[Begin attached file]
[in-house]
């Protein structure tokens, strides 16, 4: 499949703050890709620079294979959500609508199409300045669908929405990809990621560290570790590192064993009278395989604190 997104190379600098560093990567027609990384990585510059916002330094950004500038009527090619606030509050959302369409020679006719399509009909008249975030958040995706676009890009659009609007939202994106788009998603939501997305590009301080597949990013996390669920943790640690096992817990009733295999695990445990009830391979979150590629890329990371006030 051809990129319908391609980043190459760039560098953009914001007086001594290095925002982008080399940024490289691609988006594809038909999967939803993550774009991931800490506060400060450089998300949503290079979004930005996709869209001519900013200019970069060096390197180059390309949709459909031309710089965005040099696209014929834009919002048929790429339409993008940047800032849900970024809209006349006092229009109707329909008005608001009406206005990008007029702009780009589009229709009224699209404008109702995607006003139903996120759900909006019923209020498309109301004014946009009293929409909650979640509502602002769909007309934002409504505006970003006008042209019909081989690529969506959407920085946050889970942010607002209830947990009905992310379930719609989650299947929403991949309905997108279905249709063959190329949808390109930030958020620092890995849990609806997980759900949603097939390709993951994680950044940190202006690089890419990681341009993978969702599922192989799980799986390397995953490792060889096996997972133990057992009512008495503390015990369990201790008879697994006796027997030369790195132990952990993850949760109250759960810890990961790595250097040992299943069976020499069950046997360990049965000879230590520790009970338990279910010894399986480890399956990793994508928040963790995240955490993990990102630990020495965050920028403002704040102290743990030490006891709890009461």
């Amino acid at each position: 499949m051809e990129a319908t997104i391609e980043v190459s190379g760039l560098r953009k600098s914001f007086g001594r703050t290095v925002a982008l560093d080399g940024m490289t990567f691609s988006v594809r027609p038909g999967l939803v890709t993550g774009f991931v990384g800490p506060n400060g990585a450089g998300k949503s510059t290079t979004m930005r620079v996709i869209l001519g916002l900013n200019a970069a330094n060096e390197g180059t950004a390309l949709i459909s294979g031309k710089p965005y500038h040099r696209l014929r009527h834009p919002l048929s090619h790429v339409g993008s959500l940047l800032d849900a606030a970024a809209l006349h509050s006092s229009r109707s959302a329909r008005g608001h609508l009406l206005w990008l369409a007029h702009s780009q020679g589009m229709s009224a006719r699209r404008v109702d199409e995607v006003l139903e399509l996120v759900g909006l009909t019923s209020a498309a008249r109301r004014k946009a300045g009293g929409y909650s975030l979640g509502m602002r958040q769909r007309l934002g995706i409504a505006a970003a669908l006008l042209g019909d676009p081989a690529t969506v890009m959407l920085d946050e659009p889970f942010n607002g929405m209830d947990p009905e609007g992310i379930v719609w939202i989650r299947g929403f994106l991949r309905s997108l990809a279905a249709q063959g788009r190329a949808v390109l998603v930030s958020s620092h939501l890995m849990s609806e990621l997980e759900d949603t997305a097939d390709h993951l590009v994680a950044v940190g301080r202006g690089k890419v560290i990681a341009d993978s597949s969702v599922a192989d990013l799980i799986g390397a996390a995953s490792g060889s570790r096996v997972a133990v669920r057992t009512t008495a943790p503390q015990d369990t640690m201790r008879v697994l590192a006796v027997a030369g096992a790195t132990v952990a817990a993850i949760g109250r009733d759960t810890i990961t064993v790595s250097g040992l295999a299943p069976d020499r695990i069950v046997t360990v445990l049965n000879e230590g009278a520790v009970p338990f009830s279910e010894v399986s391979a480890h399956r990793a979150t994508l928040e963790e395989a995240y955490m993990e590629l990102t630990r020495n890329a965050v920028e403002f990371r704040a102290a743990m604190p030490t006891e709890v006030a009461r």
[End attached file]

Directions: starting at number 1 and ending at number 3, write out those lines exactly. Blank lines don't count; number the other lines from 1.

[in-house]
């Protein structure tokens, strides 16, 4: 499949703050890709620079294979959500609508199409300045669908929405990809990621560290570790590192064993009278395989604190 997104190379600098560093990567027609990384990585510059916002330094950004500038009527090619606030509050959302369409020679006719399509009909008249975030958040995706676009890009659009609007939202994106788009998603939501997305590009301080597949990013996390669920943790640690096992817990009733295999695990445990009830391979979150590629890329990371006030 051809990129319908391609980043190459760039560098953009914001007086001594290095925002982008080399940024490289691609988006594809038909999967939803993550774009991931800490506060400060450089998300949503290079979004930005996709869209001519900013200019970069060096390197180059390309949709459909031309710089965005040099696209014929834009919002048929790429339409993008940047800032849900970024809209006349006092229009109707329909008005608001009406206005990008007029702009780009589009229709009224699209404008109702995607006003139903996120759900909006019923209020498309109301004014946009009293929409909650979640509502602002769909007309934002409504505006970003006008042209019909081989690529969506959407920085946050889970942010607002209830947990009905992310379930719609989650299947929403991949309905997108279905249709063959190329949808390109930030958020620092890995849990609806997980759900949603097939390709993951994680950044940190202006690089890419990681341009993978969702599922192989799980799986390397995953490792060889096996997972133990057992009512008495503390015990369990201790008879697994006796027997030369790195132990952990993850949760109250759960810890990961790595250097040992299943069976020499069950046997360990049965000879230590520790009970338990279910010894399986480890399956990793994508928040963790995240955490993990990102630990020495965050920028403002704040102290743990030490006891709890009461």
């Amino acid at each position: 499949m051809e990129a319908t997104i391609e980043v190459s190379g760039l560098r953009k600098s914001f007086g001594r703050t290095v925002a982008l560093d080399g940024m490289t990567f691609s988006v594809r027609p038909g999967l939803v890709t993550g774009f991931v990384g800490p506060n400060g990585a450089g998300k949503s510059t290079t979004m930005r620079v996709i869209l001519g916002l900013n200019a970069a330094n060096e390197g180059t950004a390309l949709i459909s294979g031309k710089p965005y500038h040099r696209l014929r009527h834009p919002l048929s090619h790429v339409g993008s959500l940047l800032d849900a606030a970024a809209l006349h509050s006092s229009r109707s959302a329909r008005g608001h609508l009406l206005w990008l369409a007029h702009s780009q020679g589009m229709s009224a006719r699209r404008v109702d199409e995607v006003l139903e399509l996120v759900g909006l009909t019923s209020a498309a008249r109301r004014k946009a300045g009293g929409y909650s975030l979640g509502m602002r958040q769909r007309l934002g995706i409504a505006a970003a669908l006008l042209g019909d676009p081989a690529t969506v890009m959407l920085d946050e659009p889970f942010n607002g929405m209830d947990p009905e609007g992310i379930v719609w939202i989650r299947g929403f994106l991949r309905s997108l990809a279905a249709q063959g788009r190329a949808v390109l998603v930030s958020s620092h939501l890995m849990s609806e990621l997980e759900d949603t997305a097939d390709h993951l590009v994680a950044v940190g301080r202006g690089k890419v560290i990681a341009d993978s597949s969702v599922a192989d990013l799980i799986g390397a996390a995953s490792g060889s570790r096996v997972a133990v669920r057992t009512t008495a943790p503390q015990d369990t640690m201790r008879v697994l590192a006796v027997a030369g096992a790195t132990v952990a817990a993850i949760g109250r009733d759960t810890i990961t064993v790595s250097g040992l295999a299943p069976d020499r695990i069950v046997t360990v445990l049965n000879e230590g009278a520790v009970p338990f009830s279910e010894v399986s391979a480890h399956r990793a979150t994508l928040e963790e395989a995240y955490m993990e590629l990102t630990r020495n890329a965050v920028e403002f990371r704040a102290a743990m604190p030490t006891e709890v006030a009461r």